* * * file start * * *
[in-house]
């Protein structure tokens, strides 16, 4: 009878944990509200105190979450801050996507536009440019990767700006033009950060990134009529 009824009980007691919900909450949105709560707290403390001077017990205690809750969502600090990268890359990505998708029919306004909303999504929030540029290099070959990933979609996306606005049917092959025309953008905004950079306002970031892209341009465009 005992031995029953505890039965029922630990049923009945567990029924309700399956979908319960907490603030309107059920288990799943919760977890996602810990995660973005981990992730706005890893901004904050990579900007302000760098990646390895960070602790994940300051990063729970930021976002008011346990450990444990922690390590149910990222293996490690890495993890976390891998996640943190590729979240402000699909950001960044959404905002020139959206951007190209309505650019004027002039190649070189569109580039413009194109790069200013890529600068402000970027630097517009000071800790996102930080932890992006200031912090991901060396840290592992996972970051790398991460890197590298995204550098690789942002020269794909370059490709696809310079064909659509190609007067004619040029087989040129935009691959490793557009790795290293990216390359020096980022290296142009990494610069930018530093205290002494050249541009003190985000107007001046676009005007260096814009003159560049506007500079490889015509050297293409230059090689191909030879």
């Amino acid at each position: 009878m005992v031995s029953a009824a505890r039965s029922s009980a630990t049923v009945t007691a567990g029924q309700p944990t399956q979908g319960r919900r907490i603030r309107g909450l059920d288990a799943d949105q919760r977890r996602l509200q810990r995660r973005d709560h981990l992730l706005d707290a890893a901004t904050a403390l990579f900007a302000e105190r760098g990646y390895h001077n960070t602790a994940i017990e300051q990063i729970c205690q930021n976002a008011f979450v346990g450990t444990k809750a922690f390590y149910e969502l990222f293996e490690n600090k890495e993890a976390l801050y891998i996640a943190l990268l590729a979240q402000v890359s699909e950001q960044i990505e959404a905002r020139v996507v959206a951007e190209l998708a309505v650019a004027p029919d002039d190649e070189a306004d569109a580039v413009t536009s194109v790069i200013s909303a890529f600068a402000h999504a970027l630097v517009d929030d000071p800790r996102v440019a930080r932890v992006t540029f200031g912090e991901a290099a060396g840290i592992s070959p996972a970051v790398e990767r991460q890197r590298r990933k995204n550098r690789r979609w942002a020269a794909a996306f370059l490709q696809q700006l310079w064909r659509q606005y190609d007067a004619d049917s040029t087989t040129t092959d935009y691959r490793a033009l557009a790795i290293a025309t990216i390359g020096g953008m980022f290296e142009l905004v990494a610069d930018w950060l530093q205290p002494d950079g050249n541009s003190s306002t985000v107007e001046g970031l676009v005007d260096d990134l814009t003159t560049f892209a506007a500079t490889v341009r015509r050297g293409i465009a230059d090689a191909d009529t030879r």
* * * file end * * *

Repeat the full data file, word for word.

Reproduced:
[in-house]
């Protein structure tokens, strides 16, 4: 009878944990509200105190979450801050996507536009440019990767700006033009950060990134009529 009824009980007691919900909450949105709560707290403390001077017990205690809750969502600090990268890359990505998708029919306004909303999504929030540029290099070959990933979609996306606005049917092959025309953008905004950079306002970031892209341009465009 005992031995029953505890039965029922630990049923009945567990029924309700399956979908319960907490603030309107059920288990799943919760977890996602810990995660973005981990992730706005890893901004904050990579900007302000760098990646390895960070602790994940300051990063729970930021976002008011346990450990444990922690390590149910990222293996490690890495993890976390891998996640943190590729979240402000699909950001960044959404905002020139959206951007190209309505650019004027002039190649070189569109580039413009194109790069200013890529600068402000970027630097517009000071800790996102930080932890992006200031912090991901060396840290592992996972970051790398991460890197590298995204550098690789942002020269794909370059490709696809310079064909659509190609007067004619040029087989040129935009691959490793557009790795290293990216390359020096980022290296142009990494610069930018530093205290002494050249541009003190985000107007001046676009005007260096814009003159560049506007500079490889015509050297293409230059090689191909030879």
């Amino acid at each position: 009878m005992v031995s029953a009824a505890r039965s029922s009980a630990t049923v009945t007691a567990g029924q309700p944990t399956q979908g319960r919900r907490i603030r309107g909450l059920d288990a799943d949105q919760r977890r996602l509200q810990r995660r973005d709560h981990l992730l706005d707290a890893a901004t904050a403390l990579f900007a302000e105190r760098g990646y390895h001077n960070t602790a994940i017990e300051q990063i729970c205690q930021n976002a008011f979450v346990g450990t444990k809750a922690f390590y149910e969502l990222f293996e490690n600090k890495e993890a976390l801050y891998i996640a943190l990268l590729a979240q402000v890359s699909e950001q960044i990505e959404a905002r020139v996507v959206a951007e190209l998708a309505v650019a004027p029919d002039d190649e070189a306004d569109a580039v413009t536009s194109v790069i200013s909303a890529f600068a402000h999504a970027l630097v517009d929030d000071p800790r996102v440019a930080r932890v992006t540029f200031g912090e991901a290099a060396g840290i592992s070959p996972a970051v790398e990767r991460q890197r590298r990933k995204n550098r690789r979609w942002a020269a794909a996306f370059l490709q696809q700006l310079w064909r659509q606005y190609d007067a004619d049917s040029t087989t040129t092959d935009y691959r490793a033009l557009a790795i290293a025309t990216i390359g020096g953008m980022f290296e142009l905004v990494a610069d930018w950060l530093q205290p002494d950079g050249n541009s003190s306002t985000v107007e001046g970031l676009v005007d260096d990134l814009t003159t560049f892209a506007a500079t490889v341009r015509r050297g293409i465009a230059d090689a191909d009529t030879r």